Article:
This compelling book tells the inspirational stories of men and women who fought for peace, freedom, equality, and human rights throughout the twentieth century. Often at great personal risk, they did what they could to alleviate the suffering caused by Hitler, Stalin, and Mao; by racists in America and South Africa; and those who would oppress women everywhere. Tracing the lives of the unsung and the famous, Cohen retraces the lives of such figures as Gandhi, Nelson Mandela, Martin Luther King Jr., Pope John XXIII, Aung San Suu Kyi, Margaret Sanger, and Franklin and Eleanor Roosevelt. Together, these biographies paint an unforgettable portrait of the famous and unsung people who stepped forward with the moral vision to intervene, often at great personal cost, to alleviate human misery.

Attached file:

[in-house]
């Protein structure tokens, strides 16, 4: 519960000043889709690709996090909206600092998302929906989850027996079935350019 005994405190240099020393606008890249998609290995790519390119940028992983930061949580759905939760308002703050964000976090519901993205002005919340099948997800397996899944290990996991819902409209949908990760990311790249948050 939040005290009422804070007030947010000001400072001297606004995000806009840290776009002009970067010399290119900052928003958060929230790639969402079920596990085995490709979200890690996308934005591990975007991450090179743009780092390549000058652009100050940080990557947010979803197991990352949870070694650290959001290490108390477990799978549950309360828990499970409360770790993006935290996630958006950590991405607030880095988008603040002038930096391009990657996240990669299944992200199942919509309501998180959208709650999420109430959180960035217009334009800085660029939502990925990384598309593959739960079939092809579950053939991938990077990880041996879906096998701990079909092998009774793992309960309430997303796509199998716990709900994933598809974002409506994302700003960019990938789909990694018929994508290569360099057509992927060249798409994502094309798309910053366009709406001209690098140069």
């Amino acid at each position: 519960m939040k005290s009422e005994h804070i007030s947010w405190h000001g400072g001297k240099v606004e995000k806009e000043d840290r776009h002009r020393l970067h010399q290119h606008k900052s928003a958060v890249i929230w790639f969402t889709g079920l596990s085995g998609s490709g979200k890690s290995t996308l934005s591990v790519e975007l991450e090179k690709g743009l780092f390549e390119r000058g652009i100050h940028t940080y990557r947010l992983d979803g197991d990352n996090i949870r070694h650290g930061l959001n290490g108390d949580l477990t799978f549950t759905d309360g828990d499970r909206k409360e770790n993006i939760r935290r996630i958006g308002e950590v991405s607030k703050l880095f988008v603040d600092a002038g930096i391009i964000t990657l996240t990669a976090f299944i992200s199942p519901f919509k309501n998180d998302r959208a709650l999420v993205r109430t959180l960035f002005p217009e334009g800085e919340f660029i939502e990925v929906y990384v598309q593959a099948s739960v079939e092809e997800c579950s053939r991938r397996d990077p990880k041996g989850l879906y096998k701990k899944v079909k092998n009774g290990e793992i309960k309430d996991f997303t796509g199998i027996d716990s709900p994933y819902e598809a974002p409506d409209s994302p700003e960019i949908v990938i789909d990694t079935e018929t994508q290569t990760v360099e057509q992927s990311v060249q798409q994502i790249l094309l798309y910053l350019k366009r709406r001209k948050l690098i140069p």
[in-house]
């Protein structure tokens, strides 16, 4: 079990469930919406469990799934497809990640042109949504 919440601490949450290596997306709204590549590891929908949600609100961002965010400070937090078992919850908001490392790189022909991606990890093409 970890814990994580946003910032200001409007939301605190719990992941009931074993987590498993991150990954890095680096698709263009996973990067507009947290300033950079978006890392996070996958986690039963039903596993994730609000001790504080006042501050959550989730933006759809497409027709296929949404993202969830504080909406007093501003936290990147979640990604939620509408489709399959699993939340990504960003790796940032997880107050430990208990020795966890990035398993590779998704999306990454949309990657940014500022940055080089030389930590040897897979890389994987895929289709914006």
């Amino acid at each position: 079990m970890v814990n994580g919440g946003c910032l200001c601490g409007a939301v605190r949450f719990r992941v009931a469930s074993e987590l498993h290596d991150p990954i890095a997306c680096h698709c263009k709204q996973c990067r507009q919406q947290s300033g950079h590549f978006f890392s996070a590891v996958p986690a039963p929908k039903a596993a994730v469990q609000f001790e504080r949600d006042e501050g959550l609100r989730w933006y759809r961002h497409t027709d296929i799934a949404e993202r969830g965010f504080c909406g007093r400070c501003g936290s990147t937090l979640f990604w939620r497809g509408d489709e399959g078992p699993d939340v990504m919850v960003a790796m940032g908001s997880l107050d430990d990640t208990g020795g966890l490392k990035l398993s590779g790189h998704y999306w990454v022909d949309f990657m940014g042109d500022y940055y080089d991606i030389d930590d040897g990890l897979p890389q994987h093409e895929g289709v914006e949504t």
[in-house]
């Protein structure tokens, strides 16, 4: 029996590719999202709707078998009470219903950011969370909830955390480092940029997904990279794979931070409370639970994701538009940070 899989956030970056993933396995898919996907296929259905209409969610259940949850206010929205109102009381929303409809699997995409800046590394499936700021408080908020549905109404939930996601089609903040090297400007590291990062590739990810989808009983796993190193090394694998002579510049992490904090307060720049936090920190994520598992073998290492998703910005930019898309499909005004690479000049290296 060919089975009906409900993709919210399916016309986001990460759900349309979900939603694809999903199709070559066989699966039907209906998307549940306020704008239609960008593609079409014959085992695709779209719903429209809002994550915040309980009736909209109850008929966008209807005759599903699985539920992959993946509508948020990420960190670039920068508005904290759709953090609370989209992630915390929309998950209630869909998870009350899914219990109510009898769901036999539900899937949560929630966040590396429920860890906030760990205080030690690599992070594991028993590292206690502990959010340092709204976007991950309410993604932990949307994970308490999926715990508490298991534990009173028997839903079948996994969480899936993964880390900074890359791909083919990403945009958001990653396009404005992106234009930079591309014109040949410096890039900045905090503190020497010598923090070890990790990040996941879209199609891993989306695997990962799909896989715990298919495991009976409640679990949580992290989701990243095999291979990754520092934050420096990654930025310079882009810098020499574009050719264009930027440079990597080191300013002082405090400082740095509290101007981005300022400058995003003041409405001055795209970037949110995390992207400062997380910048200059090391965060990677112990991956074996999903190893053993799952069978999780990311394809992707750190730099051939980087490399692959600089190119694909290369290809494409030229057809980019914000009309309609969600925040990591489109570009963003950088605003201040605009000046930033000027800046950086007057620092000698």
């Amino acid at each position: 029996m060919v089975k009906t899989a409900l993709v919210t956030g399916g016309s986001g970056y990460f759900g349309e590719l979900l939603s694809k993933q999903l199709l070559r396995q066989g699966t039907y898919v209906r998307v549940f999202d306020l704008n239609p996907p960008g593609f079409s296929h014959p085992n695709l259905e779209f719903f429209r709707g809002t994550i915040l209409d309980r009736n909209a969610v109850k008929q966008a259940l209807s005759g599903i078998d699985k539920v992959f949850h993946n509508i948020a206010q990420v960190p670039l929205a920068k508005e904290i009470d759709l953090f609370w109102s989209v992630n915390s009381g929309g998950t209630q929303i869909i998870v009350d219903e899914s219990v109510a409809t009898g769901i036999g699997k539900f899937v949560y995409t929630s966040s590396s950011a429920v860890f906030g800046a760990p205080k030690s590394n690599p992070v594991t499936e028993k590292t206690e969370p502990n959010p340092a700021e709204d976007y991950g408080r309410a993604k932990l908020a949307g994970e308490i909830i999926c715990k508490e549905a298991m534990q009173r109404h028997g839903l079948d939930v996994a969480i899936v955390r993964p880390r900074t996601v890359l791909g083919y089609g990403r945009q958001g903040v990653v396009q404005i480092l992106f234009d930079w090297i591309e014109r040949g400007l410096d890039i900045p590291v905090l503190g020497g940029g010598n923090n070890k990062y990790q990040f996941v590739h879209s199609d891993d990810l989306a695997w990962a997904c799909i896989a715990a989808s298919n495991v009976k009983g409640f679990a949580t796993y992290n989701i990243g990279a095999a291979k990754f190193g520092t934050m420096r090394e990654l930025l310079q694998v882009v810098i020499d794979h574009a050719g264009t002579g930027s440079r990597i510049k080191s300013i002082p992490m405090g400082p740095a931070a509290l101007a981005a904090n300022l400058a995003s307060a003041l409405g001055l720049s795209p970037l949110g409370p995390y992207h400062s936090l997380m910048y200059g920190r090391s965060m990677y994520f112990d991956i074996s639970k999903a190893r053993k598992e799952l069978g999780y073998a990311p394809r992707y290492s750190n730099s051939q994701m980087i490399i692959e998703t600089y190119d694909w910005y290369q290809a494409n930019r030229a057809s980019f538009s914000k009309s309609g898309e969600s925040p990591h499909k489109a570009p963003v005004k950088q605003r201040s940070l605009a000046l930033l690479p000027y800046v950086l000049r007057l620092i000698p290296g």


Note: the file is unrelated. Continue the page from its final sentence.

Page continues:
Warren I. Cohen is Distinguished University Professor Emeritus, University of Maryland, Baltimore County, and senior scholar, Woodrow Wilson International Center for Scholars.
Introduction Part I: Nonviolent Resistance Chapter 1: Mahatma Gandhi and Nonviolent Resistance Chapter 2: Vaclav Havel and the Power of the Powerless Chapter 3: Aung San Suu Kyi: Martyr for Democracy Part II: Women's Rights Chapter 4: Margaret Sanger and the Liberation of Women Chapter 5: Muslim Feminists Part III: Racial Equality Chapter 6: Jack Greenberg and the NAACP Legal Defense Fund Chapter 7: Martin Luther King Jr. and the Struggle for Racial Equality Chapter 8: Donald Woods, Bram Fischer, Helen Suzman, and the Fight against Apartheid Chapter 9: Nelson Mandela: Grace in Victory Part IV: Human Rights Chapter 10: Holocaust Rescuers Chapter 11: Pope John XXIII and Catholic Humanism Chapter 12: Mikhail Gorbachev, Andrei Sakharov, and Human Rights in Europe Chapter 13: Liu Binyan: The Quest for Truth and Justice in China Part V: Freedom from Want Chapter 14: Franklin D. and Eleanor Roosevelt and the Welfare State Chapter 15: Mohammad Yunus, Microfinance, and an End to Poverty Conclusion